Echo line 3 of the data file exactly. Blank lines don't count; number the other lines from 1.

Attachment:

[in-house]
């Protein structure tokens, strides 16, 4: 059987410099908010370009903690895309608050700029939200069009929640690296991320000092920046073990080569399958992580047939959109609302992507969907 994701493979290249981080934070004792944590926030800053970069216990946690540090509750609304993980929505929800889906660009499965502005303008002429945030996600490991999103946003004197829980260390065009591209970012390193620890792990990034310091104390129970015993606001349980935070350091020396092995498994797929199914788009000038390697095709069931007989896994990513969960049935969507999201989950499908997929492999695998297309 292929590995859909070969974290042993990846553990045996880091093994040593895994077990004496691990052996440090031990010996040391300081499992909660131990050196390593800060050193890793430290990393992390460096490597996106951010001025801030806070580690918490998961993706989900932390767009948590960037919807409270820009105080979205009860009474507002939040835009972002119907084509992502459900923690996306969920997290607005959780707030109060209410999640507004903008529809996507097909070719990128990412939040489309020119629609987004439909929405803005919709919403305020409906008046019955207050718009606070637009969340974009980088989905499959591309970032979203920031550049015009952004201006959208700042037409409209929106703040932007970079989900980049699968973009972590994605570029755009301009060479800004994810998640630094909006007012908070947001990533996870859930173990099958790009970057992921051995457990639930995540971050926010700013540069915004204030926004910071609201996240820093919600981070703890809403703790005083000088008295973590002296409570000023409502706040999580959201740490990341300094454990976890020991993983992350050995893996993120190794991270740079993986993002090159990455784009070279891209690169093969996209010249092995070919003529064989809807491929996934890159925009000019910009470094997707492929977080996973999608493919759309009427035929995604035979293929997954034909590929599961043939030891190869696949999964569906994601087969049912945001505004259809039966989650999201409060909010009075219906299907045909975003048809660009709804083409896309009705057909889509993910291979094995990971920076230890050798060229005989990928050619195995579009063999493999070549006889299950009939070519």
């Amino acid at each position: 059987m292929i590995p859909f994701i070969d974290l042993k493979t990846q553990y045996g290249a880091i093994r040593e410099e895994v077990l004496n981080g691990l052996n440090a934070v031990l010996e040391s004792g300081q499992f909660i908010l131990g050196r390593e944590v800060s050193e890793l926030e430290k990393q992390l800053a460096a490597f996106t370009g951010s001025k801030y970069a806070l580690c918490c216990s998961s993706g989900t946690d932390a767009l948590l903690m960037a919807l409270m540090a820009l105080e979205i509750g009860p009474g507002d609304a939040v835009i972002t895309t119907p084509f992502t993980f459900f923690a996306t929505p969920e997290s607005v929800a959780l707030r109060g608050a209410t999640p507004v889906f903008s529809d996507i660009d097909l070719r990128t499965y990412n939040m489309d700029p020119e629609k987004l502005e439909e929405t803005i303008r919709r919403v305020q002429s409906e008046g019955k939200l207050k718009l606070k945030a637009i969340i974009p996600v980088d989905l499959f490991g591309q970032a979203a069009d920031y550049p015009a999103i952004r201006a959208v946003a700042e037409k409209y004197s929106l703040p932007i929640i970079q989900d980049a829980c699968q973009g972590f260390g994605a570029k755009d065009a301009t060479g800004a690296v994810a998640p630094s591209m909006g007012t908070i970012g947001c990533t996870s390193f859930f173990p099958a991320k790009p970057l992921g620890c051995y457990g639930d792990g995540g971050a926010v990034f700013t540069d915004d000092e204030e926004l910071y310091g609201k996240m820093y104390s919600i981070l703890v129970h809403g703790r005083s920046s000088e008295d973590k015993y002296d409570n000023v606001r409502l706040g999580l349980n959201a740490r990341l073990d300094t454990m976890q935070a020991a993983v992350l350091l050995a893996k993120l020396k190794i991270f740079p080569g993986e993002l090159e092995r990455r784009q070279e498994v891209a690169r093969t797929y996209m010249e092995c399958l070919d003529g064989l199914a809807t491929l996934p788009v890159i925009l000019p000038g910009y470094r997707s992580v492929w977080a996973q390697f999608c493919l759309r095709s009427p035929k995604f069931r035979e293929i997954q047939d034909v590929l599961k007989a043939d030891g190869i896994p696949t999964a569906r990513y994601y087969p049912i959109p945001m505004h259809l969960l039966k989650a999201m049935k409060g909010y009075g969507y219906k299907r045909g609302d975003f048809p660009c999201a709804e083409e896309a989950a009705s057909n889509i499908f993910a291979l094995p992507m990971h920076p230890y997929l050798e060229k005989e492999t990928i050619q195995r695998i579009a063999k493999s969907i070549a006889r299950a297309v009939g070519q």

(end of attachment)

């Amino acid at each position: 059987m292929i590995p859909f994701i070969d974290l042993k493979t990846q553990y045996g290249a880091i093994r040593e410099e895994v077990l004496n981080g691990l052996n440090a934070v031990l010996e040391s004792g300081q499992f909660i908010l131990g050196r390593e944590v800060s050193e890793l926030e430290k990393q992390l800053a460096a490597f996106t370009g951010s001025k801030y970069a806070l580690c918490c216990s998961s993706g989900t946690d932390a767009l948590l903690m960037a919807l409270m540090a820009l105080e979205i509750g009860p009474g507002d609304a939040v835009i972002t895309t119907p084509f992502t993980f459900f923690a996306t929505p969920e997290s607005v929800a959780l707030r109060g608050a209410t999640p507004v889906f903008s529809d996507i660009d097909l070719r990128t499965y990412n939040m489309d700029p020119e629609k987004l502005e439909e929405t803005i303008r919709r919403v305020q002429s409906e008046g019955k939200l207050k718009l606070k945030a637009i969340i974009p996600v980088d989905l499959f490991g591309q970032a979203a069009d920031y550049p015009a999103i952004r201006a959208v946003a700042e037409k409209y004197s929106l703040p932007i929640i970079q989900d980049a829980c699968q973009g972590f260390g994605a570029k755009d065009a301009t060479g800004a690296v994810a998640p630094s591209m909006g007012t908070i970012g947001c990533t996870s390193f859930f173990p099958a991320k790009p970057l992921g620890c051995y457990g639930d792990g995540g971050a926010v990034f700013t540069d915004d000092e204030e926004l910071y310091g609201k996240m820093y104390s919600i981070l703890v129970h809403g703790r005083s920046s000088e008295d973590k015993y002296d409570n000023v606001r409502l706040g999580l349980n959201a740490r990341l073990d300094t454990m976890q935070a020991a993983v992350l350091l050995a893996k993120l020396k190794i991270f740079p080569g993986e993002l090159e092995r990455r784009q070279e498994v891209a690169r093969t797929y996209m010249e092995c399958l070919d003529g064989l199914a809807t491929l996934p788009v890159i925009l000019p000038g910009y470094r997707s992580v492929w977080a996973q390697f999608c493919l759309r095709s009427p035929k995604f069931r035979e293929i997954q047939d034909v590929l599961k007989a043939d030891g190869i896994p696949t999964a569906r990513y994601y087969p049912i959109p945001m505004h259809l969960l039966k989650a999201m049935k409060g909010y009075g969507y219906k299907r045909g609302d975003f048809p660009c999201a709804e083409e896309a989950a009705s057909n889509i499908f993910a291979l094995p992507m990971h920076p230890y997929l050798e060229k005989e492999t990928i050619q195995r695998i579009a063999k493999s969907i070549a006889r299950a297309v009939g070519q």